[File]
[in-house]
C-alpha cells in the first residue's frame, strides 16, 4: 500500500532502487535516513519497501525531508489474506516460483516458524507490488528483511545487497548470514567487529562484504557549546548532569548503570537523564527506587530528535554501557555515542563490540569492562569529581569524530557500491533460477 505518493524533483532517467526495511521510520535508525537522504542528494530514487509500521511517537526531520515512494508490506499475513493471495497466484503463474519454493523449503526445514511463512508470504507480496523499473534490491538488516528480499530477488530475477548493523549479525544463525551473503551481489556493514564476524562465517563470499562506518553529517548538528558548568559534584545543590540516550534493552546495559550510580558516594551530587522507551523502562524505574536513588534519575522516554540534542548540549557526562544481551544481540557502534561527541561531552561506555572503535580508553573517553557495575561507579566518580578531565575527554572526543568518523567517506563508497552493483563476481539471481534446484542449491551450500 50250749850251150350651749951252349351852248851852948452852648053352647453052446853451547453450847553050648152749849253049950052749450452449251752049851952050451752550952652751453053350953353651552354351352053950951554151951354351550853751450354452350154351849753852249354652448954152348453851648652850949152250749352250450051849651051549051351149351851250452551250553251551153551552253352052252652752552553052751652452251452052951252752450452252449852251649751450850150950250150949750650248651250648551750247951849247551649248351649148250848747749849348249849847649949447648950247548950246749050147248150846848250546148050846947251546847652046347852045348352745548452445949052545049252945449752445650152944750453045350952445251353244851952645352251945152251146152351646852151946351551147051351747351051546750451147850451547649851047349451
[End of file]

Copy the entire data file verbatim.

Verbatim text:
[in-house]
C-alpha cells in the first residue's frame, strides 16, 4: 500500500532502487535516513519497501525531508489474506516460483516458524507490488528483511545487497548470514567487529562484504557549546548532569548503570537523564527506587530528535554501557555515542563490540569492562569529581569524530557500491533460477 505518493524533483532517467526495511521510520535508525537522504542528494530514487509500521511517537526531520515512494508490506499475513493471495497466484503463474519454493523449503526445514511463512508470504507480496523499473534490491538488516528480499530477488530475477548493523549479525544463525551473503551481489556493514564476524562465517563470499562506518553529517548538528558548568559534584545543590540516550534493552546495559550510580558516594551530587522507551523502562524505574536513588534519575522516554540534542548540549557526562544481551544481540557502534561527541561531552561506555572503535580508553573517553557495575561507579566518580578531565575527554572526543568518523567517506563508497552493483563476481539471481534446484542449491551450500 50250749850251150350651749951252349351852248851852948452852648053352647453052446853451547453450847553050648152749849253049950052749450452449251752049851952050451752550952652751453053350953353651552354351352053950951554151951354351550853751450354452350154351849753852249354652448954152348453851648652850949152250749352250450051849651051549051351149351851250452551250553251551153551552253352052252652752552553052751652452251452052951252752450452252449852251649751450850150950250150949750650248651250648551750247951849247551649248351649148250848747749849348249849847649949447648950247548950246749050147248150846848250546148050846947251546847652046347852045348352745548452445949052545049252945449752445650152944750453045350952445251353244851952645352251945152251146152351646852151946351551147051351747351051546750451147850451547649851047349451